Chip shops are facing soaring costs for oils, fish and potatoes © Chiaki Nozu/FilmMagic
Chip shops are facing soaring costs for oils, fish and potatoes © Chiaki Nozu/FilmMagic

Third of chip shops at risk due to cooking oil crisis

27 April 2022

Rocketing cooking oil costs could see 3,000 fish and chip shops close, a trade body has warned.  

Sunflower oil has risen by 47% in a matter of weeks, while soaring energy and fish costs have created a “perfect storm”, Andrew Crook, president of The National Federation of Fish Friers, told Supply Management.

The price of sunflower oil rose from £30 for a 20-litre drum of oil at the beginning of April to £44 last week, leaving fish and chip shops “struggling” to operate.

Crook said: “It really is the perfect storm, and I think businesses are definitely in trouble.”

He said palm oil had risen from £14 to £29 for 20 litres, and he expects it to rise “beyond £30 or £40 pounds in the next weeks”. 

“With the conflict in Ukraine, because a lot of sunflower oil comes from the country, not only forcing the price up for sunflower, but palm oil too because everyone's trying to buy as much as they can.”

He said Indonesia's announcement of a ban on palm oil exports was “worrying”, as the industry gets around a fifth of its palm oil from the country.

“We're just feeling the start of pressure,” he said. 

On top of rising cooking oil costs, chip shop staples including fish and beef dripping have gone up in price.

The price of beef dripping has doubled from £20 for 20 kilos to £41, while fish is “the most expensive it’s ever been”. He said fish and chip shops were exploring cheaper alternatives to the traditional cod and haddock including hake, and said consumers looking to get cod and haddock would have to pay a premium. 

Crook said he had been forced to raise the price of fish and chips in his shop – Skippers Fish & Chips in Euxton, Lancashire – from £7 to £8, but he warned prices could rise again to £8.50. However, he said fish and chip shops were having to absorb some of the cost increases.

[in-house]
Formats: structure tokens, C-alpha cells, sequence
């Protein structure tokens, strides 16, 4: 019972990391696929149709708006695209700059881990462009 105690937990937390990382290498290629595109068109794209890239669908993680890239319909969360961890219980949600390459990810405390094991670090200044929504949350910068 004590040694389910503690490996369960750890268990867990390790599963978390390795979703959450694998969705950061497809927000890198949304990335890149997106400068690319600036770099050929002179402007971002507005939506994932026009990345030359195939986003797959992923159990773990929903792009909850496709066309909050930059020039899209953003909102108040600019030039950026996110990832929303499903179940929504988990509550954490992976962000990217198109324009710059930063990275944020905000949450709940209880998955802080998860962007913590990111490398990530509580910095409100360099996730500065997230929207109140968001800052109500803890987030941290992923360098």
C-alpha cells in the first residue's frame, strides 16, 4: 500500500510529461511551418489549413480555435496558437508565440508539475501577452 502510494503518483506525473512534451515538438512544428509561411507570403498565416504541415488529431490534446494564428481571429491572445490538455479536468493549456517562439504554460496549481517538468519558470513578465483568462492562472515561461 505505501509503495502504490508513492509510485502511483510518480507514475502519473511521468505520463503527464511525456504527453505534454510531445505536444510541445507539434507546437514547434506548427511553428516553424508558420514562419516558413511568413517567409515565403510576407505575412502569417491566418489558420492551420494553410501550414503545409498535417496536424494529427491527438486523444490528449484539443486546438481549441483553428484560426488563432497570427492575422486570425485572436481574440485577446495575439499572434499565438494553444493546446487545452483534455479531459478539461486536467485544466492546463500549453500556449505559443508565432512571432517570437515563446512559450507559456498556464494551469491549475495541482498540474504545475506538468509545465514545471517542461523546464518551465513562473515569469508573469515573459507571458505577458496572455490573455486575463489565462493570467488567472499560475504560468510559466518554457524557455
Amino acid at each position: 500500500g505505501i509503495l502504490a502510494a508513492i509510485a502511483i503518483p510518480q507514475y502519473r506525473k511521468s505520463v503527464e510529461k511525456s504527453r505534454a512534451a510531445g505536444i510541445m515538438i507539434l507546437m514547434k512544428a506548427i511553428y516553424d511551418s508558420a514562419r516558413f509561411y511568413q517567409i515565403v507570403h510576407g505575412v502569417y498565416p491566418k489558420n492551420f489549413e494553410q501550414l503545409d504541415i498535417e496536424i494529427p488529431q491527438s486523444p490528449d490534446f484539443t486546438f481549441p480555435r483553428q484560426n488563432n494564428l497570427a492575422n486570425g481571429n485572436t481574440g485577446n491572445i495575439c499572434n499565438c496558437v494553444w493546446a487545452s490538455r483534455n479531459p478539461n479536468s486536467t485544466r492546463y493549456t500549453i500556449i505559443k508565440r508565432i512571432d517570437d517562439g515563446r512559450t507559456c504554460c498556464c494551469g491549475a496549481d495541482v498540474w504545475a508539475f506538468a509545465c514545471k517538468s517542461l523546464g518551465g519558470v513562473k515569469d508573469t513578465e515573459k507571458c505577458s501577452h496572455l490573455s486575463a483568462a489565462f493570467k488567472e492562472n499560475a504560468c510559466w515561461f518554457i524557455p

The industry could face further problems with potato supplies. He said: “The big fear is the weather at the moment. We're heading towards a drought, just as the potatoes are growing. If we don't get rain and they don't grow that could be a big worry as well. So we're just going to roll with the punches.

“It's definitely going to be tough. My business is going to struggle to get through because consumers seem to just want to go on price. Sometimes it hurts when somebody says, 'Why are you so expensive?' It makes me think, 'Do you want me to work for free?'”

“I've been in business 22 years so you kind of get a thick skin, but if you don't you want to cry.”

Martin McTague, national chair of the Federation of Small Businesses (FSB), told SM: “An increase in the cost of cooking oil, and a decrease in its availability, is bad news for small restaurants and cafes, especially ones which use a lot of oil, like fish and chip shops.

“Switching suppliers is unlikely to help, as the issue is widespread, while switching to a substitute product may not be possible, due to price, different performance of the oil at high temperatures, or other concerns.”

The FSB’s Small Business Index research for the first quarter of 2022 found nine in 10 businesses in the accommodation and food service sector had experienced increased costs over the past three months, with four in 10 reporting a significant increase. 

Karen Betts, chief executive at the Food and Drink Federation, told SM: “Supply chains, already disrupted by Covid-19, have been further complicated by the war in Ukraine, which is causing shortages in some ingredients like sunflower oil and raising the price of substitute ingredients.  

“Manufacturers are doing all they can to keep costs down but inevitably some will have to be passed to consumers. With manufacturers under real pressure, the government must act to ensure that upcoming regulation is absolutely necessary and does not force new costs onto businesses, which in turn risks raising prices for shoppers.”

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London (Central), London (Greater)
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Insight Executive Group
London (Central), London (Greater)
Circa £60K
Insight Executive Group
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